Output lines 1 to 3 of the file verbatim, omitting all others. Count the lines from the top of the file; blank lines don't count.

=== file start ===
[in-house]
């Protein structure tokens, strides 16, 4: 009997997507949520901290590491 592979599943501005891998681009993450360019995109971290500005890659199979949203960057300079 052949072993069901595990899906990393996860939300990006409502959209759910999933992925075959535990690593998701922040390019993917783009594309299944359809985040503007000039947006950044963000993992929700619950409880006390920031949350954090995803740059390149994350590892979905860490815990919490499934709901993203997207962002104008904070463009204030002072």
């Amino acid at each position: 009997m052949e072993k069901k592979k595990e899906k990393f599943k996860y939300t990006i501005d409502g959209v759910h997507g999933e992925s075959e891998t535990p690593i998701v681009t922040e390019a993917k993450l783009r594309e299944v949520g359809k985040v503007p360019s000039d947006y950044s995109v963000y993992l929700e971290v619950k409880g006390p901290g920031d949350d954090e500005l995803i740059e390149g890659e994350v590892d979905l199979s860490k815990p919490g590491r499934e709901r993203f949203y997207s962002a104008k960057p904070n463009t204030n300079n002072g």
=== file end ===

[in-house]
């Protein structure tokens, strides 16, 4: 009997997507949520901290590491 592979599943501005891998681009993450360019995109971290500005890659199979949203960057300079 052949072993069901595990899906990393996860939300990006409502959209759910999933992925075959535990690593998701922040390019993917783009594309299944359809985040503007000039947006950044963000993992929700619950409880006390920031949350954090995803740059390149994350590892979905860490815990919490499934709901993203997207962002104008904070463009204030002072």
């Amino acid at each position: 009997m052949e072993k069901k592979k595990e899906k990393f599943k996860y939300t990006i501005d409502g959209v759910h997507g999933e992925s075959e891998t535990p690593i998701v681009t922040e390019a993917k993450l783009r594309e299944v949520g359809k985040v503007p360019s000039d947006y950044s995109v963000y993992l929700e971290v619950k409880g006390p901290g920031d949350d954090e500005l995803i740059e390149g890659e994350v590892d979905l199979s860490k815990p919490g590491r499934e709901r993203f949203y997207s962002a104008k960057p904070n463009t204030n300079n002072g």